In our last blog, we shared a discussion with Pack Health employees, Tamara and Tina, about attending the Minority Mental Health Awareness Summit. Here, we conclude this conversation and share resources for our members interested in a better understanding of mental health in marginalized communities.
Tamara: What did you like the most about the conference, Tina?
Tina: I really appreciated a space to talk about mental health in minority communities. As you know, Tamara, it’s such a taboo topic. But just because there isn’t any conversation around the topic doesn’t mean that mental health issues aren’t happening. That was apparent when it came to the panel I attended on the second day (described here). I also really enjoyed taking part in the community conversation where we came together as attendees to discuss ideas on how to decriminalize mental illness. The other individuals at my table came from all walks of life. During this conversation, we became a community, seeking different solutions for this important public health issue. These solutions ranged from community responses to public policy changes. How about you Tamara? What did you like the most?
Tamara: There were so many great things, it’s hard to decide! You make some very poignant points with the topic of mental health is very “taboo” in minority communities and the significance of having a safe space to feel vulnerable and come to terms with managing mental health. One shared experience that stood out, was being comfortable with placing a name to a mental health crisis. There is a stigma attached to mental health crises where we or someone we know may not be truthful about what we are experiencing. Many times we experience things that we write off as normal, but could very well lead to a mental health crisis. Naming these issues without stigma or shame is definitely an important step in the right direction.
Another amazing experience was the Mental Health First Aid training. I challenge readers to ask themselves a few questions: “Do you know how to identify when a person may be experiencing a mental health crisis?” “Do you feel comfortable enough that you would know how to respond in a way that is not detrimental to the person?” “Do you know what resources are available to assist that person?” If your answer is “No”, I strongly suggest signing up for Mental Health First Aid. In this training, I learned how NOT to be afraid to reach out to lend a helping hand and how to embody that realm of “safe space”.
Tina: That sounds great! So how do you think the summit will help you better tackle your role as a Health Advisor at Pack Health?
Tamara: The Mental Health First Aid training was truly a gem for me as a Health Advisor. In this role, I meet people from all walks of life and improving stress and social support is a topic that I cover with my members. Oftentimes, this talk evolves into a discussion about healthy coping strategies. In the past, I would feel unsure about the right way to bring up the discussion of mental health, thinking that if I mentioned it, discussing the sensitive topic would make it worse. However, in training, we learned that people appreciate having someone to acknowledge and discuss with them healthy resources of support and self-help strategies. I feel more confident to assess a situation, listen nonjudgmentally, give reassurance, encourage appropriate professional help and self-help. What about you, Tina?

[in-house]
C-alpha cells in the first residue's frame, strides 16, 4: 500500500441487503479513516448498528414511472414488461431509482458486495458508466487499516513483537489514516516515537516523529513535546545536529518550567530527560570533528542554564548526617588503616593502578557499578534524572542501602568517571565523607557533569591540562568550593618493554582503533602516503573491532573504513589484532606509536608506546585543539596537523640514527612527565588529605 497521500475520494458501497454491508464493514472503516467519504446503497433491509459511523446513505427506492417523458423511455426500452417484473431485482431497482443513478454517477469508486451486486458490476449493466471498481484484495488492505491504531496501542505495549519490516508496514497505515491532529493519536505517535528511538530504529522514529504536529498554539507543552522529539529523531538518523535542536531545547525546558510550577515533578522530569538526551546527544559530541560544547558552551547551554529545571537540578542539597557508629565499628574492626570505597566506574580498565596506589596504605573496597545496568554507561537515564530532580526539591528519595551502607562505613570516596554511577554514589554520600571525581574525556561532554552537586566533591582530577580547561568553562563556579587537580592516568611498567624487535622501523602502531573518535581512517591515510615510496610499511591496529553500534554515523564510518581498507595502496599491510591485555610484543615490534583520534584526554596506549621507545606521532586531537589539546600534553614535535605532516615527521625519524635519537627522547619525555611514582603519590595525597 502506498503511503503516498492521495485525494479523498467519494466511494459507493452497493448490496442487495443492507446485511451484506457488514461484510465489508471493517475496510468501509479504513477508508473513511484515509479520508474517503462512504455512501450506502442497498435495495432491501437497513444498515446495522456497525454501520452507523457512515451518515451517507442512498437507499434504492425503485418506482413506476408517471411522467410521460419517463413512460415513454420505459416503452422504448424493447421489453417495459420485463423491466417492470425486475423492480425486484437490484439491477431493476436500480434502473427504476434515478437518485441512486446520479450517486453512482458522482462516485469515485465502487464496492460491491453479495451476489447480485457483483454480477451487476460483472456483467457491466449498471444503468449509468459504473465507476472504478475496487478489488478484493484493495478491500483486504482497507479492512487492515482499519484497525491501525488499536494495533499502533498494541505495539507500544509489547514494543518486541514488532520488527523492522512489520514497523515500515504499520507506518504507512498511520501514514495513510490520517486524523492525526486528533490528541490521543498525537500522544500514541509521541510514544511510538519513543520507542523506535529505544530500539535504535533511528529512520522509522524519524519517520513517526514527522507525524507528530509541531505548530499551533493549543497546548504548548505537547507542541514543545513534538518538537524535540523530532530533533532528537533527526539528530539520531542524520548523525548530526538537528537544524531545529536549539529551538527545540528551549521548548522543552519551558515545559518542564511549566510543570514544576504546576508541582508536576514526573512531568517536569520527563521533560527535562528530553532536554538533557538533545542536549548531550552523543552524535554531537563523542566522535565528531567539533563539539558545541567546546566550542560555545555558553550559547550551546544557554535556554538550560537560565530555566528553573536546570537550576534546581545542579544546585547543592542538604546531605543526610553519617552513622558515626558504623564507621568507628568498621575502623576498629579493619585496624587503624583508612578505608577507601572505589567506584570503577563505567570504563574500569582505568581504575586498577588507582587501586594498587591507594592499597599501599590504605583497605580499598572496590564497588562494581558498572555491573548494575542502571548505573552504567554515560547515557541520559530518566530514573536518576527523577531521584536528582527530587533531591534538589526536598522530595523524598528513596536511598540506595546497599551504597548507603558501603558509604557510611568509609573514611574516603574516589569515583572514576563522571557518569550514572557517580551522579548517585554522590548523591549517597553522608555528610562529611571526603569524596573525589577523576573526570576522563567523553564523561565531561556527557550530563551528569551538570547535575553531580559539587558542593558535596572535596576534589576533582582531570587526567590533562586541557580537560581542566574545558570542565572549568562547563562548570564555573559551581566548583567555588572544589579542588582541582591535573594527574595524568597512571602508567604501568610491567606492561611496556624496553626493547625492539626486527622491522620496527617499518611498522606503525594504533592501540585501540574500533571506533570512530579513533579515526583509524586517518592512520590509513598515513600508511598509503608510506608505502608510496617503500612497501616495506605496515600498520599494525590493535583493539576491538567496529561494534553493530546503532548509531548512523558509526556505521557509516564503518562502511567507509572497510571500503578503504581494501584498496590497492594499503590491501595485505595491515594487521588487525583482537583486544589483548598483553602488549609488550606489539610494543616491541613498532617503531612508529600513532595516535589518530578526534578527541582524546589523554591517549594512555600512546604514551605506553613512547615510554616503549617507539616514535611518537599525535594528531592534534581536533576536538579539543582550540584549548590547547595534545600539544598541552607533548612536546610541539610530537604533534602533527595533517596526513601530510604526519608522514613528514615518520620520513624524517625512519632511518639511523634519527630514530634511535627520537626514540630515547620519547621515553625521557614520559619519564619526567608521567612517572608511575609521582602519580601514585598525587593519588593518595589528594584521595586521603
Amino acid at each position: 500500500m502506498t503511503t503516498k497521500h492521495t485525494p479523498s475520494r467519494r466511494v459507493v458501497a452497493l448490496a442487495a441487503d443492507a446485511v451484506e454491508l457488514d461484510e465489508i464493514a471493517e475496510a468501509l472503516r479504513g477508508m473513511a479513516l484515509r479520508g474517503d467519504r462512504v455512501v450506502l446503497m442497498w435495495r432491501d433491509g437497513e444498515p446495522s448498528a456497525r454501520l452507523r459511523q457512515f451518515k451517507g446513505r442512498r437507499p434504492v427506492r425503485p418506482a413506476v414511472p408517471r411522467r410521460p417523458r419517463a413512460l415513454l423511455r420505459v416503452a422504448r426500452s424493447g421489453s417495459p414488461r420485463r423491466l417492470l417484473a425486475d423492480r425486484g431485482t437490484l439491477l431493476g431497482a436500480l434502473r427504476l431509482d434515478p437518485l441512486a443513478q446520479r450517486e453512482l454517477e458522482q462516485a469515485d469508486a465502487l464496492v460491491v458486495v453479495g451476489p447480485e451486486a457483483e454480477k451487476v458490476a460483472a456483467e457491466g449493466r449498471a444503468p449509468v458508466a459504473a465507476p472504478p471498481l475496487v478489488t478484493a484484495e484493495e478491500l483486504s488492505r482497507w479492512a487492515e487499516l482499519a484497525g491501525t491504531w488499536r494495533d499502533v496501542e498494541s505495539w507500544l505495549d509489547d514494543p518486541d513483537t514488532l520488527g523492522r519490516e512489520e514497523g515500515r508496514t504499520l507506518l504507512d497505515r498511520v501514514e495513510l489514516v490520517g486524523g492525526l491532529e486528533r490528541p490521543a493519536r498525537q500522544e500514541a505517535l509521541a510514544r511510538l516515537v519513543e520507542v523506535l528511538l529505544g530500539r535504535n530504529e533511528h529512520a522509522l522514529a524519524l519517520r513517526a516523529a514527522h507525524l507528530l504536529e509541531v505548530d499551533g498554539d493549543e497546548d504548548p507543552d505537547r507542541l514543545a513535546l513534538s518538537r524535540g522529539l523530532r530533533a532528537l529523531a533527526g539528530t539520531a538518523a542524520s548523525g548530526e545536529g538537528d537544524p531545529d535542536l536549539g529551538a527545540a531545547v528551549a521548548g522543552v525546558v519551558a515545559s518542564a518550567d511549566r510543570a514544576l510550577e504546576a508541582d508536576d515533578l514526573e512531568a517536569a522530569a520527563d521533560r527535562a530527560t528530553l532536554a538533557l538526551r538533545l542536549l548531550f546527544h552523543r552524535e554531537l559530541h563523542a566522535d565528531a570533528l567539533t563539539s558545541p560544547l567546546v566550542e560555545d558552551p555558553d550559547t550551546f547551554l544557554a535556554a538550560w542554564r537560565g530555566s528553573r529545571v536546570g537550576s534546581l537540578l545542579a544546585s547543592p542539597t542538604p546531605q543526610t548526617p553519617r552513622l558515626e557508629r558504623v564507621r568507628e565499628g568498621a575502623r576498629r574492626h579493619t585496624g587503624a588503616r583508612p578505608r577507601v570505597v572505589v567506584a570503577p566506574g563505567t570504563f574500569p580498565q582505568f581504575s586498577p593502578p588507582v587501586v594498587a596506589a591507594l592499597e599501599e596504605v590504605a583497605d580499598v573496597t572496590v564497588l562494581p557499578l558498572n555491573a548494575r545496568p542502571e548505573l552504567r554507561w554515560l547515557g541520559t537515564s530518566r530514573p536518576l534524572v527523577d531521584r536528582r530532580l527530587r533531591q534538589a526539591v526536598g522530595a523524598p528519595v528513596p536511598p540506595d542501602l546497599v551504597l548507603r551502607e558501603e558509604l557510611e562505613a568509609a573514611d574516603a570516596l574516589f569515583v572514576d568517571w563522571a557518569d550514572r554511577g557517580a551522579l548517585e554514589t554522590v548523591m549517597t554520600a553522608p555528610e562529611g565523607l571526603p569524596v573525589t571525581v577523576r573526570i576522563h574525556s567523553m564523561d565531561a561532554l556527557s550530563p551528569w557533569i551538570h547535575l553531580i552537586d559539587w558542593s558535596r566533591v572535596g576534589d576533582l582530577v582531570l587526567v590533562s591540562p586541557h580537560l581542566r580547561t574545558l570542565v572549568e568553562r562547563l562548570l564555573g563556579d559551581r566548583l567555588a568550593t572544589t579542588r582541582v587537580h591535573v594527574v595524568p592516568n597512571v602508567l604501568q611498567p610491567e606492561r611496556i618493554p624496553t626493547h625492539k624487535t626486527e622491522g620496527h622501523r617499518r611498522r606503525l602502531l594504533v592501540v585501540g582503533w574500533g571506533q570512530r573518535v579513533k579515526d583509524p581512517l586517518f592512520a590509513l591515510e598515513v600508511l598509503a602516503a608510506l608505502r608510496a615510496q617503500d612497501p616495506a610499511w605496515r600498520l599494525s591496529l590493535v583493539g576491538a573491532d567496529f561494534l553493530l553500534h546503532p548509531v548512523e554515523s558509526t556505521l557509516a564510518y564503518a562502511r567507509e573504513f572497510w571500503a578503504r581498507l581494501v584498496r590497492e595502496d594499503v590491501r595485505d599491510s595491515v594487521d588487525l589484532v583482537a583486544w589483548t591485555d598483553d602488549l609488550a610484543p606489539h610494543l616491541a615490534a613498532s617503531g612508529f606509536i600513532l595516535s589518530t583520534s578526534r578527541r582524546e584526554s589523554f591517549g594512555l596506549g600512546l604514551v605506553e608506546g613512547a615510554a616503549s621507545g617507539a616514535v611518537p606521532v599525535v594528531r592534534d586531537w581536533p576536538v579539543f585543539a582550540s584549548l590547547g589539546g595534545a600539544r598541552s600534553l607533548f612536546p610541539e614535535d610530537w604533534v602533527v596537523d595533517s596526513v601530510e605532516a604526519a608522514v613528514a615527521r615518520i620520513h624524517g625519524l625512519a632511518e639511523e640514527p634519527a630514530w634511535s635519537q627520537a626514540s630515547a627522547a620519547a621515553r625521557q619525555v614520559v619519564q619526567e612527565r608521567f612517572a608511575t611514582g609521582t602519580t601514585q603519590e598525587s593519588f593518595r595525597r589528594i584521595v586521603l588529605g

Tina: Well Tamara, since I am on the content team, you know that a good majority of our programs include lessons focused on emotional well-being and social support, as you just mentioned. I think getting a better idea of the prevalence of mental health issues in the U.S., including depression and anxiety, helps me to understand the importance of addressing mental health issues with the chronic conditions supported by Pack Health. It also helped me gather a list of resources that we can now recommend to members from marginalized communities.
Tamara: I agree wholeheartedly Tina! Here at Pack Health, we can provide a safe space to help people better understand and manage their mental health concerns while listening with an empathetic ear. It is our goal to pair our members with the appropriate resources, professional help, and encouragement to include self-help and support strategies in their lives. I am looking forward to the future as we continue to tackle this public health concern, not only from a place of research but from one with understanding and empathy.
Want to know more? Here is a list of resources on mental health and minority communities:
Saved & Depressed: A Suicide Survivor’s Journey of Mental Health, Healing and Faith
Injured Reserve: A Black Man’s Playbook to Manage Being Sidelined by Mental Illness
Kristen Amerson Youth Foundation